- BREAKING: U.S EIA reports natural gas storage for the week ended March 5 declined by 52 Bcf, a reduction that fell short of expectations
- NGI’s Spot Gas National Avg. eked out a 1.5-cent gain to $2.485 on Wednesday, snapping a four-day losing streak amid comfortable spring temperatures
Natural gas futures avoided falling further into the red on Wednesday despite expectations for a modest storage withdrawal and forecasts that called for continued mild weather and light heating demand.
The April Nymex contract settled at $2.692/MMBtu, up 3.0 cents day/day. The prompt month had declined the five previous trading sessions. May advanced 3.2 cents on Wednesday to $2.728.
NGI’s Spot Gas National Avg. eked out a 1.5-cent gain to $2.485, snapping a four-day losing streak amid comfortable spring temperatures.
Thomas Saal, senior vice president of energy at StoneX Financial Inc., told NGI that the advances in futures likely reflected a technical bounce – as opposed to a response to a new catalyst – with speculators shifting from sellers to buyers in anticipation of prices bottoming out after the multi-day slump.
But he noted that futures have traded in a wide range most of this year – exacerbated by the Arctic freeze that forced production declines last month – and that it was difficult to pinpoint a fundamental reason for speculators to shift into buying mode.
“The market is sort of fumbling around, not quite sure what it wants to do,” Saal said.
Overnight weather data shifted cooler and shed expected demand from the prior day, forecasters noted, with power burns weak to date in March amid the onset of spring weather across much of the Lower 48.
“The pattern still does not deviate too far from normal, though we have moved the 11- to 15-day time frame a little on the warm side of normal” with Wednesday’s changes, Bespoke Weather Services said. Both the domestic and European weather models moved about seven gas-weighted degree days from a day earlier.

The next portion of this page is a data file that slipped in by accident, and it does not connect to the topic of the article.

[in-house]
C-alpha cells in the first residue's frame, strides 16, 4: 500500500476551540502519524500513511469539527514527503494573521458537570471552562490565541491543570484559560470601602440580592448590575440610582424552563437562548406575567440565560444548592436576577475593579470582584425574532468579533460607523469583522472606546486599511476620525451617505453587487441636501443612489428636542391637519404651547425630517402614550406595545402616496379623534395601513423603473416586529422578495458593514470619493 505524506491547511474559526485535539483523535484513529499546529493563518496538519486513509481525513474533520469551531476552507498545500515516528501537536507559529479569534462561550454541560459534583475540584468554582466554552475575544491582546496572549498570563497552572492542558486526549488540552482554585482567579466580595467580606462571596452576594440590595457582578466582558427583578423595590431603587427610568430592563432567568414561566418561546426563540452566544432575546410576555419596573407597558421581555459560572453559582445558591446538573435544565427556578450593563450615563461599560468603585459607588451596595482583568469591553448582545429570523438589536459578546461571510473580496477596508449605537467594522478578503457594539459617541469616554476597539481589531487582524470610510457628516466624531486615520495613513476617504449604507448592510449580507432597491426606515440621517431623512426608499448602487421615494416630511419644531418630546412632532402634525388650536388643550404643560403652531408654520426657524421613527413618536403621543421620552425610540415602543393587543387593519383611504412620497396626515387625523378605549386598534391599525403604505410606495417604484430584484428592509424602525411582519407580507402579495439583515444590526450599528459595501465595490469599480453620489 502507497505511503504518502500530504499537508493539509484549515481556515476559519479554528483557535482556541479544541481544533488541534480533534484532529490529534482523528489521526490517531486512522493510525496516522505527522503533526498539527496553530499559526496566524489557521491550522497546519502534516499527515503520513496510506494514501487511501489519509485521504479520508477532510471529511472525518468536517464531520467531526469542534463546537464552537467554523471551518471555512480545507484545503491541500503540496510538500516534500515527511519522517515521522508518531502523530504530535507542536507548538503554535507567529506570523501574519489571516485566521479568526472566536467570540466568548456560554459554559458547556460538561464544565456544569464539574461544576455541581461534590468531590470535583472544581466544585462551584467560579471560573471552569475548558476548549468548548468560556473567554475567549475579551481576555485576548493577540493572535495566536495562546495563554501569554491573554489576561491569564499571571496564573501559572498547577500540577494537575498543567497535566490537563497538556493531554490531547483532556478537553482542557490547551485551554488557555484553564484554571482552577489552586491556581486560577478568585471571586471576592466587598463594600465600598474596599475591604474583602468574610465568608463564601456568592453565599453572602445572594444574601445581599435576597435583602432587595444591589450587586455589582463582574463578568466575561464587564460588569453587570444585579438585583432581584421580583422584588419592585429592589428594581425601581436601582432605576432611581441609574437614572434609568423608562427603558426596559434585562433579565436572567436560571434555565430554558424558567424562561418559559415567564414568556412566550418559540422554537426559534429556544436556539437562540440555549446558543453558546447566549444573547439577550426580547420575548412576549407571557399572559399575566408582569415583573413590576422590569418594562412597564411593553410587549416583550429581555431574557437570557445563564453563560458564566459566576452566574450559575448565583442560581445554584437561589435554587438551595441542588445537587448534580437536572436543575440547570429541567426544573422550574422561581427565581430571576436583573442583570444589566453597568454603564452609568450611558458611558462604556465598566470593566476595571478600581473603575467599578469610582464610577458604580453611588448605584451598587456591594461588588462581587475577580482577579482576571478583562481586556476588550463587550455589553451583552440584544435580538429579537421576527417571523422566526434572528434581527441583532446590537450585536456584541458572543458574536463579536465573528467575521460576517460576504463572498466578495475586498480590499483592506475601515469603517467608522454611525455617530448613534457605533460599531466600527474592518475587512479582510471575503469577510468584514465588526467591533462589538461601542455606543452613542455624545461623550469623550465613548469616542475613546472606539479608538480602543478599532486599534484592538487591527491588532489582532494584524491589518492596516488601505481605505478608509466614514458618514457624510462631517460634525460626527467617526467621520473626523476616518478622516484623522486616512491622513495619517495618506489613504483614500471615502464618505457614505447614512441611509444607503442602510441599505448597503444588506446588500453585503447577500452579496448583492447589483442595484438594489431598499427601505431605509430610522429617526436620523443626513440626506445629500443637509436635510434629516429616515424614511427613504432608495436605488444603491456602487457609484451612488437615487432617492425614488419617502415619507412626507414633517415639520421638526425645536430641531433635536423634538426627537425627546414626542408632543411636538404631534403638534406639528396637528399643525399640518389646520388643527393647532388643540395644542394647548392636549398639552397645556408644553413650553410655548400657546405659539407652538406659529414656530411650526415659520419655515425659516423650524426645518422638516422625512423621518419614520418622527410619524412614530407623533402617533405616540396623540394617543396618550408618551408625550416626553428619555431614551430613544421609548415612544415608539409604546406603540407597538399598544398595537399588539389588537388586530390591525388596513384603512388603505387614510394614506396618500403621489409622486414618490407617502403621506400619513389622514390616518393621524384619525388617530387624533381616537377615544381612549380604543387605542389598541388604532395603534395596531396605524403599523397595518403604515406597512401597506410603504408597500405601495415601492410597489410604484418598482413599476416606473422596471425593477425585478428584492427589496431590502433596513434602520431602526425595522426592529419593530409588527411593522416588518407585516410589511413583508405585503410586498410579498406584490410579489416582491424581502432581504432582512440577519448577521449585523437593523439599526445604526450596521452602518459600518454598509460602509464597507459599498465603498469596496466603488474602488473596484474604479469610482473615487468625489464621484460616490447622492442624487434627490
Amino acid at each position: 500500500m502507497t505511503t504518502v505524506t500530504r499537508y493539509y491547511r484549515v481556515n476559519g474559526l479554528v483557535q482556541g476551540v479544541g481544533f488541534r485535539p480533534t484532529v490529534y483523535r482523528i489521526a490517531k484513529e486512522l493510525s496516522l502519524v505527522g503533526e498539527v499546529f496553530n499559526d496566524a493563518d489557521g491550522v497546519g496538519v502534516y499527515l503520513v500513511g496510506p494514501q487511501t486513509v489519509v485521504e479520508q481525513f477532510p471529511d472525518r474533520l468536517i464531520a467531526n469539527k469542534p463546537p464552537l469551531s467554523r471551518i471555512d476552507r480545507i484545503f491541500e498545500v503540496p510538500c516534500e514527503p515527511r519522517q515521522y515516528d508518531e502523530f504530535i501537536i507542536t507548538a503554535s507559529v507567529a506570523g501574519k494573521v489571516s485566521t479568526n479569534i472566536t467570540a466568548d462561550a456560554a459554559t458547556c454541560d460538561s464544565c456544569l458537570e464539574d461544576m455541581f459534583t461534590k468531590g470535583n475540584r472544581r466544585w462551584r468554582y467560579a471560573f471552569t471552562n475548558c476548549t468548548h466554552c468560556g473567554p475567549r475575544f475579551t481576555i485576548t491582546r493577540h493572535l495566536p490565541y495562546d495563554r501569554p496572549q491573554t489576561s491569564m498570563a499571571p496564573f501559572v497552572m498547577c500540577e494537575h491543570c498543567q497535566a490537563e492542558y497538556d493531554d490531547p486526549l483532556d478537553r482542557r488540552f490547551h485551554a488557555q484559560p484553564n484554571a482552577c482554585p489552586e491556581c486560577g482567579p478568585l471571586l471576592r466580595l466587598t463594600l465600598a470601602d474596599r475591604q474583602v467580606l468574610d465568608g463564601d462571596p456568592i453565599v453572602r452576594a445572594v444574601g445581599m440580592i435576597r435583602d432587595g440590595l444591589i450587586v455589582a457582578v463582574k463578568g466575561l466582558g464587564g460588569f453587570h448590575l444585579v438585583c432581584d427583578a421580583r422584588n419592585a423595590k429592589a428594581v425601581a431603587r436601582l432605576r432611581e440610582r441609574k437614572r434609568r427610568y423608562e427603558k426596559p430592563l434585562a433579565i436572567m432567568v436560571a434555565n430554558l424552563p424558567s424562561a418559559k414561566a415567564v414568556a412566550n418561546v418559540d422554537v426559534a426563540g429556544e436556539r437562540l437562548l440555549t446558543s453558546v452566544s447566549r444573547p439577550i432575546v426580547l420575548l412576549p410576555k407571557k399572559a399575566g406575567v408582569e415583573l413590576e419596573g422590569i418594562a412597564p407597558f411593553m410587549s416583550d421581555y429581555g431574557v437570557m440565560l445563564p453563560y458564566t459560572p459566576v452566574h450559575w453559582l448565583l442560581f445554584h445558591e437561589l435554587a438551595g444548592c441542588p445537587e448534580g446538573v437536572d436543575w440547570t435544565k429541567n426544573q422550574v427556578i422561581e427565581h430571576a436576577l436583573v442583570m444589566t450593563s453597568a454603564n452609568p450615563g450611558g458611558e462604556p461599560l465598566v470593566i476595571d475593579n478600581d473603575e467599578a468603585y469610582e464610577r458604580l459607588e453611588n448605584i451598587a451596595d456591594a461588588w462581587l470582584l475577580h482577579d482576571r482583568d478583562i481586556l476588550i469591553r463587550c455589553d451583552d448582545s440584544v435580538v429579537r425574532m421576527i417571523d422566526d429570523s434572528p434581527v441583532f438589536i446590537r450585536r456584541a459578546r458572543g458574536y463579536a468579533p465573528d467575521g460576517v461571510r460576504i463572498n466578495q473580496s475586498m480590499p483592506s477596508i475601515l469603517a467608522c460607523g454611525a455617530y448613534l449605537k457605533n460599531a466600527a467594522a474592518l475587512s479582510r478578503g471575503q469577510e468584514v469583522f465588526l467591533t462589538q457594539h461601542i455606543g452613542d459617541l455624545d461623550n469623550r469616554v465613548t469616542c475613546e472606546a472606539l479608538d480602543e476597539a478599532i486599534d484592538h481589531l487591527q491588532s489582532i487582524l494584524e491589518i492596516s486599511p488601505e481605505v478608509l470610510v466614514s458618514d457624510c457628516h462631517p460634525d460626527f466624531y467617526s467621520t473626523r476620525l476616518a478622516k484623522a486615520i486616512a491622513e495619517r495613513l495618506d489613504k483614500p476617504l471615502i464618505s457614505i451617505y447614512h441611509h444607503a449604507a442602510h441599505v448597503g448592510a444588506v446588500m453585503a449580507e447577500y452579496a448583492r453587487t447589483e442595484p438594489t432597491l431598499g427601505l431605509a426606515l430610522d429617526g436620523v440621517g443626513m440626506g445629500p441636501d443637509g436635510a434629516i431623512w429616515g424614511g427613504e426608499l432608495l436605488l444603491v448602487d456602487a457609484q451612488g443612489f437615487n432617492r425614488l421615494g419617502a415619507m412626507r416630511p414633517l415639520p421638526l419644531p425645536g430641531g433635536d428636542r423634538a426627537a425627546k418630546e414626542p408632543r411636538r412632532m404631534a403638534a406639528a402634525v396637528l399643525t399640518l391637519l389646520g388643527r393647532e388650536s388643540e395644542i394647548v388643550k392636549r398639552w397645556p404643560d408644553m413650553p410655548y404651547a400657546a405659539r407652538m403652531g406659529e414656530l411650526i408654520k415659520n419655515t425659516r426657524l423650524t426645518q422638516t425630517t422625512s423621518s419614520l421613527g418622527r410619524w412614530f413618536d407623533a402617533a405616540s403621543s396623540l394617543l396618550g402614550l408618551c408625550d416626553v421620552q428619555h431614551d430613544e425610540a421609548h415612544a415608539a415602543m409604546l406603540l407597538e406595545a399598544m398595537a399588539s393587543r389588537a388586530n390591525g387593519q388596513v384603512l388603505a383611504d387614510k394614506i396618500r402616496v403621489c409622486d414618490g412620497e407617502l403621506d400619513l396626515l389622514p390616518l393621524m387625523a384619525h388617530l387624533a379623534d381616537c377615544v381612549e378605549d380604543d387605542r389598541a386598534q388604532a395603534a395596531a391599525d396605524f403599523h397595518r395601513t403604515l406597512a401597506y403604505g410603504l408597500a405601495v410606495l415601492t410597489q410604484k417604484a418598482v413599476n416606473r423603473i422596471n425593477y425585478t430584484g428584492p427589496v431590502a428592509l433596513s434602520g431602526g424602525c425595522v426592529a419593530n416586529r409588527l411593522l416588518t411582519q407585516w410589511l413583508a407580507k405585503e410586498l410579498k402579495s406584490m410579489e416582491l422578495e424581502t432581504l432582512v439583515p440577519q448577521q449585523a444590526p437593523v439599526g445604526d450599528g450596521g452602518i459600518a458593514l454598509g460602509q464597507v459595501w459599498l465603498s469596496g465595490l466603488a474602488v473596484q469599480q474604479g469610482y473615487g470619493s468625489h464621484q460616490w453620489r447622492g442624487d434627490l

“Longer range expectations remain for a warm lean late month into April, which is still bearish,” the firm added. “As such, we are not expecting weather to assist natural gas bulls much anytime soon, at least until entering the true warm season.”
Production, meanwhile, has recovered from the losses in Texas last month. At the same time, liquefied natural gas (LNG) levels have tapered off this week. After topping 11 Bcf last Friday – a high since the Texas freeze and near the levels seen prior to mid-February — LNG feed gas volumes have hovered near 10 Bcf for five straight days, NGI data show.
“We have yet to see LNG volumes move back to their highs…while production did return to its pre-freeze-off levels,” Bespoke said. “A bigger hindrance is a massive weakness in power burns, even on a weather-adjusted basis. This is at least partially due to huge wind generation, especially in Texas. In short, there is simply no catalyst to send prices back higher as of right now.”
All eyes now turn to the Energy Information Administration’s (EIA) storage report Thursday.
NGI’s model predicted a 104 Bcf pull for the week ending March 5. Last year, EIA recorded a 72 Bcf withdrawal for the period, and the five-year average is a pull of 89 Bcf.
A Bloomberg survey showed respondents predicting a median 78 Bcf withdrawal for this week’s EIA report, with estimates ranging from draws of 58 Bcf to 104 Bcf.
A Reuters poll showed estimates ranging from withdrawals of 39 Bcf to 104 Bcf, with a median decline in stocks of 76 Bcf.
Saal said the wide ranges in the polls reflected the uncertainty that emerged after EIA’s inventory report last week.
Utilities pulled 98 Bcf of gas from storage in the week ended Feb. 26, a far lighter pull than market expectations for a withdrawal in the 130s Bcf or more, depending on the poll.
“I missed by a mile,” Saal said. He estimated an 85 Bcf withdrawal for this week’s report.
Spot gas prices on Wednesday varied by region, with notable declines in the Northeast and modest gains across most of the rest of the country after several days of losses.
The advances came as temperatures remained comfortable across most of the Lower 48 but shifted cooler over parts of the Midwest and West, with bouts of chilly rains.
Looking to next week and beyond, Maxar’s Weather Desk noted that, from Monday through March 19, its forecast Wednesday showed warmer revisions in the northern Rockies and in the South, along with colder revisions for the East.
“Below and much below-normal temperatures are in the East at the start of the period, when high pressure of Canadian origins settles into the region,” Maxar said. “The East will moderate into mid-period, with seasonal to slightly above-normal temperatures being favored here during the second half.”
Further out, March 20-24, Maxar said “above-normal temperatures favor the Southwest for most days and emerge in the Midwest during the mid to late period. Below-normal temperatures are limited to the South and East during the early stages of the period.”
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